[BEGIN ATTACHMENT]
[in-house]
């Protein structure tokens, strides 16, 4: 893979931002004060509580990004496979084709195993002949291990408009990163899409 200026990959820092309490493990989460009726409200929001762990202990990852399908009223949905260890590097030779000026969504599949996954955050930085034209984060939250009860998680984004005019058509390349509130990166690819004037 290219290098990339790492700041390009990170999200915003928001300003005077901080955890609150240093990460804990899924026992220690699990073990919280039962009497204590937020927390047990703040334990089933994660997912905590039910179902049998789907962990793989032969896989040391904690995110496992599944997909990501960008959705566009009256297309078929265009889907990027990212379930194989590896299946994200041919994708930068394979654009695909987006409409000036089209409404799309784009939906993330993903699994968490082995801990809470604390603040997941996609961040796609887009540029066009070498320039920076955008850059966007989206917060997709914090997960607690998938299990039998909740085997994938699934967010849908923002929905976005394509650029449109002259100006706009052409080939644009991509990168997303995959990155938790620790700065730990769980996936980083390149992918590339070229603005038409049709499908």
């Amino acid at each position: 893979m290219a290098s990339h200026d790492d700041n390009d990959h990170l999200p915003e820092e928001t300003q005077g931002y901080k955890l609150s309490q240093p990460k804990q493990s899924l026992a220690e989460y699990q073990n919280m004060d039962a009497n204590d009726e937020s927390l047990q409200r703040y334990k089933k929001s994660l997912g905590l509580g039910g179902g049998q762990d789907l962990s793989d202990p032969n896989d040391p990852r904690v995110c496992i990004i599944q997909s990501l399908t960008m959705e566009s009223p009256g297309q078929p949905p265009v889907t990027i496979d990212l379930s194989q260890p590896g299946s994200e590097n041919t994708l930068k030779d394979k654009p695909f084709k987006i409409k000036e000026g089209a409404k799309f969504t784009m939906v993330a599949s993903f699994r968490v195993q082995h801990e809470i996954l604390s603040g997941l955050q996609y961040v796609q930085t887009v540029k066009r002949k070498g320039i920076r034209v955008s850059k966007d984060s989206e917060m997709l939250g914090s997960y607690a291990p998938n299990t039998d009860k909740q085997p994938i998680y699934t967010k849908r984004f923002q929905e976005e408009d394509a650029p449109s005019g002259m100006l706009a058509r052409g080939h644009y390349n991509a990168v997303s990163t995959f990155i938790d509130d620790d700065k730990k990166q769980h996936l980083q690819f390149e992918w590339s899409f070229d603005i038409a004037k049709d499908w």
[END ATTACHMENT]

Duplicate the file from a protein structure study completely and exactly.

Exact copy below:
[in-house]
């Protein structure tokens, strides 16, 4: 893979931002004060509580990004496979084709195993002949291990408009990163899409 200026990959820092309490493990989460009726409200929001762990202990990852399908009223949905260890590097030779000026969504599949996954955050930085034209984060939250009860998680984004005019058509390349509130990166690819004037 290219290098990339790492700041390009990170999200915003928001300003005077901080955890609150240093990460804990899924026992220690699990073990919280039962009497204590937020927390047990703040334990089933994660997912905590039910179902049998789907962990793989032969896989040391904690995110496992599944997909990501960008959705566009009256297309078929265009889907990027990212379930194989590896299946994200041919994708930068394979654009695909987006409409000036089209409404799309784009939906993330993903699994968490082995801990809470604390603040997941996609961040796609887009540029066009070498320039920076955008850059966007989206917060997709914090997960607690998938299990039998909740085997994938699934967010849908923002929905976005394509650029449109002259100006706009052409080939644009991509990168997303995959990155938790620790700065730990769980996936980083390149992918590339070229603005038409049709499908």
């Amino acid at each position: 893979m290219a290098s990339h200026d790492d700041n390009d990959h990170l999200p915003e820092e928001t300003q005077g931002y901080k955890l609150s309490q240093p990460k804990q493990s899924l026992a220690e989460y699990q073990n919280m004060d039962a009497n204590d009726e937020s927390l047990q409200r703040y334990k089933k929001s994660l997912g905590l509580g039910g179902g049998q762990d789907l962990s793989d202990p032969n896989d040391p990852r904690v995110c496992i990004i599944q997909s990501l399908t960008m959705e566009s009223p009256g297309q078929p949905p265009v889907t990027i496979d990212l379930s194989q260890p590896g299946s994200e590097n041919t994708l930068k030779d394979k654009p695909f084709k987006i409409k000036e000026g089209a409404k799309f969504t784009m939906v993330a599949s993903f699994r968490v195993q082995h801990e809470i996954l604390s603040g997941l955050q996609y961040v796609q930085t887009v540029k066009r002949k070498g320039i920076r034209v955008s850059k966007d984060s989206e917060m997709l939250g914090s997960y607690a291990p998938n299990t039998d009860k909740q085997p994938i998680y699934t967010k849908r984004f923002q929905e976005e408009d394509a650029p449109s005019g002259m100006l706009a058509r052409g080939h644009y390349n991509a990168v997303s990163t995959f990155i938790d509130d620790d700065k730990k990166q769980h996936l980083q690819f390149e992918w590339s899409f070229d603005i038409a004037k049709d499908w």